An interesting test is to place a vertical block such as a screwdriver in various places in front of the mask, and observe the shadow in the transform plane. This shadow exists only because the mask is chirped. If a uniform mask is placed in the setup, a simple sin(x)/x function results, with a width determined by the width of the mask. This width is narrow and shows no features on magnification, and only dims when a block is placed in front, with accompanying sin(x)/x diffraction side lobes appearing to the side. With a chirped mask, the horizontal spatial dimension at the mask is equivalent to an appropriate “frequency” coordinate at the Fourier plane. It is also possible to see that the mask is nonlinearly chirped, by observing the width of the shadow and its rate of motion when the block is moved. For a fast chirp on the grating pattern, the width is larger and moves faster than for a slow chirp on the grating pattern. It may be possible to turn this observation into a rough quantitative measurement of the chirp by measuring horizontal position of a block in the mask plane and position of a shadow in the image plane.
Although the present disclosure only includes a few embodiments, it is understood that various modifications and enhancements may be made without departing from the following claims.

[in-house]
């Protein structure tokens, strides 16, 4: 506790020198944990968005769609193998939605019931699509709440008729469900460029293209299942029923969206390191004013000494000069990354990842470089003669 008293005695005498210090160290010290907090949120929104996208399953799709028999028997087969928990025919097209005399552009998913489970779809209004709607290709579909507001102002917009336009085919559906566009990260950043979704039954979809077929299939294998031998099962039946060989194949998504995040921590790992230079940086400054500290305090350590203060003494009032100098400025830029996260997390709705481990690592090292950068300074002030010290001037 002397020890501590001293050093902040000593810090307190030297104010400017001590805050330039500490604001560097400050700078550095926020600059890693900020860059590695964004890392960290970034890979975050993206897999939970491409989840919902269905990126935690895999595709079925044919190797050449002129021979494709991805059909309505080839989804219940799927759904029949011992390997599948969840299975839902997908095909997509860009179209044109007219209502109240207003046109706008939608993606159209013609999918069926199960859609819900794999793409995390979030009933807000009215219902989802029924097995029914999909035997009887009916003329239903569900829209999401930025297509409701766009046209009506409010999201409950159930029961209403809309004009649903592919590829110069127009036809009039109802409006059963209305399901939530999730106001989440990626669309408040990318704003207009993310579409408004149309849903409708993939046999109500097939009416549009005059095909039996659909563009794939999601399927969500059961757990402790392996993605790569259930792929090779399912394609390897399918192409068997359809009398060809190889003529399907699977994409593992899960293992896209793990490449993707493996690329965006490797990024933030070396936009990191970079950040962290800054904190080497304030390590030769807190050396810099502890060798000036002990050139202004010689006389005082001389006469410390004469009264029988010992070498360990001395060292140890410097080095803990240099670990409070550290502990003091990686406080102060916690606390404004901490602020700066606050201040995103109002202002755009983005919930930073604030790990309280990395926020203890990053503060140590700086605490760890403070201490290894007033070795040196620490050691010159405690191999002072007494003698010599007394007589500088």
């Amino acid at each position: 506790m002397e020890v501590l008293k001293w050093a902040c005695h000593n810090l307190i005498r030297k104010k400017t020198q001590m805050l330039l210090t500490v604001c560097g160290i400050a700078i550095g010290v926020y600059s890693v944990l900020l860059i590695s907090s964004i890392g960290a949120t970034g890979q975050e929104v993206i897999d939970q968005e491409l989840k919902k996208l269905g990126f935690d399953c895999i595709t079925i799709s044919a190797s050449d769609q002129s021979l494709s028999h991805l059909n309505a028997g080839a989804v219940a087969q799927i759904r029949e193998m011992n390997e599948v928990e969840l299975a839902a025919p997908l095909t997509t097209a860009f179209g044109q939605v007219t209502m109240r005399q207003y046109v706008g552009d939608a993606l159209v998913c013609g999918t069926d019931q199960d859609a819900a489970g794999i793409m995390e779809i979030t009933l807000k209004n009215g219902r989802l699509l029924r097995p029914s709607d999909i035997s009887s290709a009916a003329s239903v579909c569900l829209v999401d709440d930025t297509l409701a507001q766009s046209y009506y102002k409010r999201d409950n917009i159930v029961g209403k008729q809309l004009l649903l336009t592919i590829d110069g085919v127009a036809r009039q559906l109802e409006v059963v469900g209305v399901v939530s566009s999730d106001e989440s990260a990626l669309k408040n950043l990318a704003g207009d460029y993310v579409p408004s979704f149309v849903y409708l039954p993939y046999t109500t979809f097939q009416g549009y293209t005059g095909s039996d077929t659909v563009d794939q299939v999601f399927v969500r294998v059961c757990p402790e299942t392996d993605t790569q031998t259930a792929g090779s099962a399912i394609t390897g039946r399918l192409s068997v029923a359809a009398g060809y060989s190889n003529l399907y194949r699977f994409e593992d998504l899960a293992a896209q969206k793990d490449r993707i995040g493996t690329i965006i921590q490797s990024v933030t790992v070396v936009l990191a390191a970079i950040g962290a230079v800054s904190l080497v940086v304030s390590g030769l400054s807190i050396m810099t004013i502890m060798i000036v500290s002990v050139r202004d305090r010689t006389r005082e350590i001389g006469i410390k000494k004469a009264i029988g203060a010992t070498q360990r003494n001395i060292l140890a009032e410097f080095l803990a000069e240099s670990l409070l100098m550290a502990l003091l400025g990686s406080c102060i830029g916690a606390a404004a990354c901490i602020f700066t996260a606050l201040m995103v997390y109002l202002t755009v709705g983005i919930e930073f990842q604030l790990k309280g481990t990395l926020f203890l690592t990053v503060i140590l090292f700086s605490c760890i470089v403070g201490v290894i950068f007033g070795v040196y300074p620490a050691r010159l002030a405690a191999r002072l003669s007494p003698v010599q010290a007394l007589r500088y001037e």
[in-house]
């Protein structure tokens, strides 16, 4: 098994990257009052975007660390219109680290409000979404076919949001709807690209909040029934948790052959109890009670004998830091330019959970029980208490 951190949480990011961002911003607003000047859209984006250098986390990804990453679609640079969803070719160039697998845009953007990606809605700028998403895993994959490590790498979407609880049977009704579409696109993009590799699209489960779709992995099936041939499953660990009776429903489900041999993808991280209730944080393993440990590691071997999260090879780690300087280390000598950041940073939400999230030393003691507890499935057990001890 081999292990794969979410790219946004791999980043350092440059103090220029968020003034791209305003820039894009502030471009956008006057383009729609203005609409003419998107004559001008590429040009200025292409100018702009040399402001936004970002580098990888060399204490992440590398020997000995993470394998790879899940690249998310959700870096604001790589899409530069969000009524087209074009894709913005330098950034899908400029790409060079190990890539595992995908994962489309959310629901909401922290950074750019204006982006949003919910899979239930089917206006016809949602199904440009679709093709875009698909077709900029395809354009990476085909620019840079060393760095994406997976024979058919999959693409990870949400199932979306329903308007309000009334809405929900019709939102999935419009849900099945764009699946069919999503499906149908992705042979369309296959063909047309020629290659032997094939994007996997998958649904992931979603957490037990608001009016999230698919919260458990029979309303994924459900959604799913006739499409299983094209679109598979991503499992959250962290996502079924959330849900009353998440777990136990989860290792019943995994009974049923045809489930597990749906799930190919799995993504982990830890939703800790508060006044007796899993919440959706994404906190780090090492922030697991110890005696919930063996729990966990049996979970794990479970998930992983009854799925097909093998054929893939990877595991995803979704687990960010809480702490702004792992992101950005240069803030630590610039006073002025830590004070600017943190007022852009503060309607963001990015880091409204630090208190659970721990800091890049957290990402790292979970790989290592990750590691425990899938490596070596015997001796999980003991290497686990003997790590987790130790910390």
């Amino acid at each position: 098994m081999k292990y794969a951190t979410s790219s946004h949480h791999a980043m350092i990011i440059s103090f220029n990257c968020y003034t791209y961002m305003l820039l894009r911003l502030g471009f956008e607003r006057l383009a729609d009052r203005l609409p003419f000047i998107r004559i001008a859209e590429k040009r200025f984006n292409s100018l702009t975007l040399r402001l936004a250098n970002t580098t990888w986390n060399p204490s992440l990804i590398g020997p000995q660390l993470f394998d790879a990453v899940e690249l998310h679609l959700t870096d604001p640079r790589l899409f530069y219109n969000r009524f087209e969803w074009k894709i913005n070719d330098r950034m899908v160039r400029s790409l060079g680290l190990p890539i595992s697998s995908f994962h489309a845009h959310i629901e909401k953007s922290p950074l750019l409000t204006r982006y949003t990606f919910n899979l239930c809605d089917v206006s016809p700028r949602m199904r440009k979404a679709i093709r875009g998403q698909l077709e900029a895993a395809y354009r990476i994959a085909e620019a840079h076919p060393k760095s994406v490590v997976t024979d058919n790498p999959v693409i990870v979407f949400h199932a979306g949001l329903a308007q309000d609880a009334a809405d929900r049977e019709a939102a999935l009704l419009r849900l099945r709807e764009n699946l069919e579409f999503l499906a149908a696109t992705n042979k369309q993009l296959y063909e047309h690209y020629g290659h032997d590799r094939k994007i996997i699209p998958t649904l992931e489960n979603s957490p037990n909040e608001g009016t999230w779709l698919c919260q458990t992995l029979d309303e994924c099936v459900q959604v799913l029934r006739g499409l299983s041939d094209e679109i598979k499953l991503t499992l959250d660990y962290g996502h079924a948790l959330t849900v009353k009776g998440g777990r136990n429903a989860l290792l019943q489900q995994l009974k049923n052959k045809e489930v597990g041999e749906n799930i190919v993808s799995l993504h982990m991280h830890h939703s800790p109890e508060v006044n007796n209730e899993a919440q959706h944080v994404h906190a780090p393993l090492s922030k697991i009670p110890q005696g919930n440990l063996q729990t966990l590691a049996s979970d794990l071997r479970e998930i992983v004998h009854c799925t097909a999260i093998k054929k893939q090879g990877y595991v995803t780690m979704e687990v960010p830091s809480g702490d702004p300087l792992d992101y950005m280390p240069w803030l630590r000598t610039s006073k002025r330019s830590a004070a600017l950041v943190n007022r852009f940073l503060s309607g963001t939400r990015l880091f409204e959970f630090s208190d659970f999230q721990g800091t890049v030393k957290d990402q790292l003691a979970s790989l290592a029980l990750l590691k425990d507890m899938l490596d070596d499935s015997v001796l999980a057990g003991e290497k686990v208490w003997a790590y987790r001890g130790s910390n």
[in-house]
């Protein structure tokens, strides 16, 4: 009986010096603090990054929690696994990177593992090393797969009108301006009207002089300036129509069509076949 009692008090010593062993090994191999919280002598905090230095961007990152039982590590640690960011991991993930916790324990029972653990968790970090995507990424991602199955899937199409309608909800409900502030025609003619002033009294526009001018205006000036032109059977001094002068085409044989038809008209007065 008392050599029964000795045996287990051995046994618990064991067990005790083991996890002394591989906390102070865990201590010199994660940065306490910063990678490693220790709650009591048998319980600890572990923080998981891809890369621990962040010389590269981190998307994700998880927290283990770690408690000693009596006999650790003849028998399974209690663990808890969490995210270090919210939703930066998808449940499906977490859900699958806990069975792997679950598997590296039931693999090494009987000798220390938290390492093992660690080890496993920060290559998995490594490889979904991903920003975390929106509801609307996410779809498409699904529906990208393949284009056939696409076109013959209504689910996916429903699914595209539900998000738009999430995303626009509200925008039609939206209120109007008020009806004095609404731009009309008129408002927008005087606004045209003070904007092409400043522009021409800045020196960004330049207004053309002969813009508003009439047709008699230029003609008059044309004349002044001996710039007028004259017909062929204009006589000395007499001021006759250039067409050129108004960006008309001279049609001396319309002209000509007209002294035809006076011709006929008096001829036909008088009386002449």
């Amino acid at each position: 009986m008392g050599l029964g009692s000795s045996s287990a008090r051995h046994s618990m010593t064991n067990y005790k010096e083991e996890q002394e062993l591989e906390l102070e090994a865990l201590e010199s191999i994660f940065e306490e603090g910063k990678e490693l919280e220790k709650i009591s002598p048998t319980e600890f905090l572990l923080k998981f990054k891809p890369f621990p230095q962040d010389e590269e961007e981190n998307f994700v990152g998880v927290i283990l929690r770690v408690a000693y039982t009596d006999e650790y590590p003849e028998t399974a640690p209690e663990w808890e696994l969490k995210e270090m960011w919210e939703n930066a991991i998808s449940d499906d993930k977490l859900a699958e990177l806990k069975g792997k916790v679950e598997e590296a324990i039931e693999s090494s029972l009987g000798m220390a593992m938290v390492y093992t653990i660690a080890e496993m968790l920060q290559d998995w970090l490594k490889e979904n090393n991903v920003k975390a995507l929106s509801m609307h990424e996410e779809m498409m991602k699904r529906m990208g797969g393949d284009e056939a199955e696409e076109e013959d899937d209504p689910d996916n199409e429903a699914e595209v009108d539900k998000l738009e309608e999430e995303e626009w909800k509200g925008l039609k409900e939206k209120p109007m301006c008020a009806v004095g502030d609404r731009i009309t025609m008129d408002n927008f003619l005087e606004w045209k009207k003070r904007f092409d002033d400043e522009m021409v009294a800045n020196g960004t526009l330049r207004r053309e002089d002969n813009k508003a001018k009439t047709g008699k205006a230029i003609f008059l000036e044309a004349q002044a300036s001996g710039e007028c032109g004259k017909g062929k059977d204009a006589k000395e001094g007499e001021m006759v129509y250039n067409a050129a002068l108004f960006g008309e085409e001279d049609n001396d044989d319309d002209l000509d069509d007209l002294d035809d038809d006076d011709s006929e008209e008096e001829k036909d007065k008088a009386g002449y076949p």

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|US5448355 *||Mar 31, 1994||Sep 5, 1995||Asahi Kogaku Kogyo Kabushiki Kaisha||System for measuring tilt of image plane of optical system using diffracted light|
|US5576829 *||Apr 28, 1995||Nov 19, 1996||Nikon Corporation||Method and apparatus for inspecting a phase-shifted mask|
|US6239878 *||Oct 1, 1999||May 29, 2001||The Regents Of The University Of California||Fourier-transform and global contrast interferometer alignment methods|
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|International Classification||G02B6/124, G01M11/00, G02B6/12|
|Cooperative Classification||G02B6/02138, G01M11/00, G02B2006/12173, G02B2006/12107, G02B6/124|
|European Classification||G02B6/124, G01M11/00|
|Jan 3, 2002||AS||Assignment|
|Jun 4, 2002||AS||Assignment|
|Nov 12, 2002||AS||Assignment|
|Jan 22, 2003||AS||Assignment|
|Aug 14, 2006||FPAY||Fee payment|
Year of fee payment: 4
|Oct 18, 2010||REMI||Maintenance fee reminder mailed|
|Mar 11, 2011||LAPS||Lapse for failure to pay maintenance fees|
|May 3, 2011||FP||Expired due to failure to pay maintenance fee|
Effective date: 20110311